Washing block from machine shop

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Washing block from machine shop

Post  tconnection on May 13th 2012, 11:40 pm

The machine shop said my block was ready for assembly. Should i wash it first/
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Re: Washing block from machine shop

Post  res0rli9 on May 13th 2012, 11:55 pm

Yes, 3 o4 times. cant be to clean.
and dont forget to blow dry with air hose.

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Re: Washing block from machine shop

Post  466cj on May 13th 2012, 11:58 pm

I would inspect it. Make sure all the oil passages are clean and not obstructed. Can run a rifle brush through them if needed. When all done cleaning them, I like to blow some air through the passages. Just keep in mind if the cam bearing are already installed you want to shine a flashlight down from the mains to make sure is no debris in the passage and also to verify the cam bearing are installed correctly (that you can see the oil hole in the bearing).

Take some WD40, spray it on a lint free white rag and wipe down the cylinders. If you get anything on it the cylinders are not clean. ATF also works well to clean the cylinder walls. For final cleaning and prep I use the WD40 method as discribed above. Very important to get all that honing grit out of the pores in the cylinder walls.

The rest is just visual inspection.

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Re: Washing block from machine shop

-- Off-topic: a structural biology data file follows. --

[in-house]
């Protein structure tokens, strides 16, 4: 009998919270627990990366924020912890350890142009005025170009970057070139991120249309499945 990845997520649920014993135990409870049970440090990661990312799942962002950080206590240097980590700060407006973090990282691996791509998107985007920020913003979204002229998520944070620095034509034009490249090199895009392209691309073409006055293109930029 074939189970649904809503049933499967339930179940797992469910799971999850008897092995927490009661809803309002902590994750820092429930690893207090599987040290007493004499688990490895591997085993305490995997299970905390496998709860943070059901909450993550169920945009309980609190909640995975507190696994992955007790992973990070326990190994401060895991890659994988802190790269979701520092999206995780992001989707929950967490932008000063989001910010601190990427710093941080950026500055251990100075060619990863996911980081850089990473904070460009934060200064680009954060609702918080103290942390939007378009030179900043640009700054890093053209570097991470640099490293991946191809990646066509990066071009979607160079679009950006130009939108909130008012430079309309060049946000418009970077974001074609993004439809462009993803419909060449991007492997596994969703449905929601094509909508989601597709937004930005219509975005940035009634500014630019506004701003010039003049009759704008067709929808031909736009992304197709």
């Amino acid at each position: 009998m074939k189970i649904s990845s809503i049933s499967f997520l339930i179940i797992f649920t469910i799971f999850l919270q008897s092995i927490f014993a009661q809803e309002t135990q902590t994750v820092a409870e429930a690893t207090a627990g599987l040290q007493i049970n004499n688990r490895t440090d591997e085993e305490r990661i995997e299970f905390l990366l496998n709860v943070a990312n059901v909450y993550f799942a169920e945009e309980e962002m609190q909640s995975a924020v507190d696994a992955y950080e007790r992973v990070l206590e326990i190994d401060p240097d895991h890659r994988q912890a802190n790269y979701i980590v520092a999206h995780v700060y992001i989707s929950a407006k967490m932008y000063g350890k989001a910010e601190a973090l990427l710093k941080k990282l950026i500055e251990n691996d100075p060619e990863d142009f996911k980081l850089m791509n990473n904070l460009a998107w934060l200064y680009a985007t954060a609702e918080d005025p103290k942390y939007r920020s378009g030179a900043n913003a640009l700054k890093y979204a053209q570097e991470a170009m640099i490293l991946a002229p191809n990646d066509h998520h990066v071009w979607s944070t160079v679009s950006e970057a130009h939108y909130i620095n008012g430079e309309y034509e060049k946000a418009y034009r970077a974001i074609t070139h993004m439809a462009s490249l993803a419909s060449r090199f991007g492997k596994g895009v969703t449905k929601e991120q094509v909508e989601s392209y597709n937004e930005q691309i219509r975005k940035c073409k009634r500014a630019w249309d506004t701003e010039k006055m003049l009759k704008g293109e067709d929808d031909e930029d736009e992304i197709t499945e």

Post  dfree383 on May 14th 2012, 12:20 am

It can't be too Clean !!!!
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Re: Washing block from machine shop

Post  jbozzelle on May 14th 2012, 12:10 pm

It can never be too clean. I usually spray them down with an air attachement that sucks mineral spirits from a 5 gal bucket. and wash it real good with a white Schotchbrite pad. do that once or twice then do the wipe test. If it wipes clean you're good. If not keep going.....

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Re: Washing block from machine shop

Post  rmcomprandy on May 14th 2012, 12:20 pm

I finish clean them with hot water and grease cutting dish detergent then spray it down with WD-40 BEFORE blowing it dry so the surface rust stays away.

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Re: Washing block from machine shop

Post  Wheelie58 on May 14th 2012, 1:02 pm

I use the same method that Randy described with the dish soap, hot water and WD40 spray down during drying.